Fort Ann Pitcher Shuts Out Panthers, 4-0
BINGHAMTON – For the second year in a row, the Pine Valley Panthers ran into a dominant pitcher in the New York State Public High School Athletic Association Class D baseball semifinals.
And like 2012, the Pine Valley came up two wins short of a state title with a 4-0 loss to Fort Ann on Saturday.
Fort Ann pitcher George Lehoisky allowed just one hit, struck out 11 and walked two.
Early on, Pine Valley was getting solid contact against Lehoisky, but all the hits went right to a position player.
“He is just a senior leader,” Fort Ann coach Dane Clark said. “He had great command today. He threw his curveball on any count and kept them off balance. He is a slow starter. His curve didn’t get a good break until the third inning. That’s when teams get to him – in the first and second inning.”
“If we could have got one hit early and someone on base to change the momentum a bit, I think it would have been huge,” Pine Valley coach Chris Buczek lamented. “That’s what didn’t happen today. All playoffs long, we had that one hit that changed the momentum. We just couldn’t flip it today.”
The Cardinals threatened early as Siena-bound shortstop Joe Foran reached on a walk and stole second with two outs. Lehoisky tried to help his own cause with a blooper to right field. However, Pine Valley right fielder Josh Kilburn made a sliding basket catch for the third out and preserve a run.
Of Fort Ann’s four runs, three were unearned as the Panthers committed three errors. The scoring started in the third inning as Garrett Bailey scored on an infield single from Lehoisky and Tyler Mattison scored on a sacrifice fly from Chris Jackson.
Errors cost the Panthers another run in the fourth inning as Seth Godfrey reached on a bunt single and scored on an error. The Cardinals almost made the score 4-0 in the inning, but a botched suicide squeeze allowed Pine Valley catcher Thomas Raiport to apply a tag on Nick Lehoisky.
“If we make those plays in the field, it’s easier to look at the scoreboard and see 1-0 or 0-0 and keep plugging at at it,” Buczek said. “That third error really hurt a lot. How many times in a baseball game does that happen? Most of the time the team who makes the most errors doesn’t win. It was detrimental. We couldn’t back it up with hits.”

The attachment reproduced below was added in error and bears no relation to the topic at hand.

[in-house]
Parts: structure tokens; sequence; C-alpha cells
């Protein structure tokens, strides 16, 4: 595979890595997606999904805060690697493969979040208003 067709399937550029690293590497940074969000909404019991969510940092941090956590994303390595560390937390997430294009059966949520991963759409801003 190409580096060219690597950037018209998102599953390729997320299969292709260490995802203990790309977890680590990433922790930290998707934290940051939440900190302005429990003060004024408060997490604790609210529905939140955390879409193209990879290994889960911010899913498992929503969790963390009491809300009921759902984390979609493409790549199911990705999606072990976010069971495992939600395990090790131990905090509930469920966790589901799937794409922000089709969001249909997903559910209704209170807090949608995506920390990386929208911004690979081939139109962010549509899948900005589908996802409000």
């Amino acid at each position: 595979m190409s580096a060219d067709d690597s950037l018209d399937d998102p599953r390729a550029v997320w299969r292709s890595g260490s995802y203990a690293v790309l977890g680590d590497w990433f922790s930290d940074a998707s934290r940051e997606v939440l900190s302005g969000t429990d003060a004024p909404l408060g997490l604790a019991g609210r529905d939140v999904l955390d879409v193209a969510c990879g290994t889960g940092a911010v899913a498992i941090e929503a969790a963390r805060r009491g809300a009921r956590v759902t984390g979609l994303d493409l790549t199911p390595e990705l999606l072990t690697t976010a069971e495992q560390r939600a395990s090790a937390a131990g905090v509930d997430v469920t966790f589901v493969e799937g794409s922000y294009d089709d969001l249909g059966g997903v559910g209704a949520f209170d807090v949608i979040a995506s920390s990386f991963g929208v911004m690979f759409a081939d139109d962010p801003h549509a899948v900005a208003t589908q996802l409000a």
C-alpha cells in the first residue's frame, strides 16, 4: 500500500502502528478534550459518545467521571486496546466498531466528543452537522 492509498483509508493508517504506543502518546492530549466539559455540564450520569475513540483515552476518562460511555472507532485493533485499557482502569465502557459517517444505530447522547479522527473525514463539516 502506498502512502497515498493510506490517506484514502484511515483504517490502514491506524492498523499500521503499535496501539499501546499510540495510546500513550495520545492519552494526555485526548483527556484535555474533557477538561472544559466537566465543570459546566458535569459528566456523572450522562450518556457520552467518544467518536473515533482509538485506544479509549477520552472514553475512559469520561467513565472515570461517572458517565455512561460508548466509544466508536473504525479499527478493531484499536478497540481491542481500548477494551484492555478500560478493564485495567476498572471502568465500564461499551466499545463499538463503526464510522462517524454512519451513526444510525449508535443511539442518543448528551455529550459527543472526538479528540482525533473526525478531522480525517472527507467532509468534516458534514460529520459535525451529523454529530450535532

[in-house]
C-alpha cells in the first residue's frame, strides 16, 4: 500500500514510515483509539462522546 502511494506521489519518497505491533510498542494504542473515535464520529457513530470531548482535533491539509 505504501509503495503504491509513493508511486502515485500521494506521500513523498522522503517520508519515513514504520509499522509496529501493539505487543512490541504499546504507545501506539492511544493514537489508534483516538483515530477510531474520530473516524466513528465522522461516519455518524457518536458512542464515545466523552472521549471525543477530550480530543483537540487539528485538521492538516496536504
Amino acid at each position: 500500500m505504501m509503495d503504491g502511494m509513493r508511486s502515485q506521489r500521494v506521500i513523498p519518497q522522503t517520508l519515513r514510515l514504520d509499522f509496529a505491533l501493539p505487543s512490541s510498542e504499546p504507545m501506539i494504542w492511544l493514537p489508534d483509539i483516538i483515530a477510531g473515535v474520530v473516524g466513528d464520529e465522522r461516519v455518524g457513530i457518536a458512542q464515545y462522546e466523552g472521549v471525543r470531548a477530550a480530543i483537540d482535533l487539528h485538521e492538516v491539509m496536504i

George Lehoisky had a no-hitter going into the sixth inning. The only blemish to that point was a fourth-inning walk to Winfred Nelson. In the sixth inning, Spencer Sticek hit a slow roller to the left side of the infield and beat out the throw from the third baseman for Pine Valley’s lone hit.
While Lehoisky was cruising for Fort Ann, Tyler Swanson was equally impressive for the Panthers.
Swanson was charged with just one earned run and scattered five hits. He walked four and hit one batter.
“Words can’t really put together what he did for us,” Buczek said of his hurler. “For him to just dominate was huge. For their No. 3 and No. 4 hitters (Foran and George Lehoisky, respectively) be so great and the way he dominated them was impressive.”
The Cardinals added their final run in the sixth inning as Nick Lehoisky walked and scored on a RBI sacrifice fly from Cameron Stark.
In the top of the seventh, Pine Valley’s Lucas Trombley led off with a walk, but Lehoisky recorded a strike-him-out, throw-him-out double play before striking out Kilburn for the final out.
Despite the loss, the Panthers walked off Conlon Field with their heads held high, knowing they were part of a special season, once again.
“Magical, man,” Buczek said when asked to describe the season. “A lot of things lined up the right way for us. For this team to win the Sectional title four years in a row and go 2-for-2 in the Far West Regionals is pretty exceptional. It was a lot of fun. I wouldn’t mind doing this every single year.”
It also marked the final game for seniors Nick Sandy, Trombley, Sticek, Kilburn and Swanson.
“I am going to miss them dearly,” Buczek concluded. “I will remember the work and the time and all they had to deal with for me. I will remember all the fun we had the last three or four years, it’s hard.”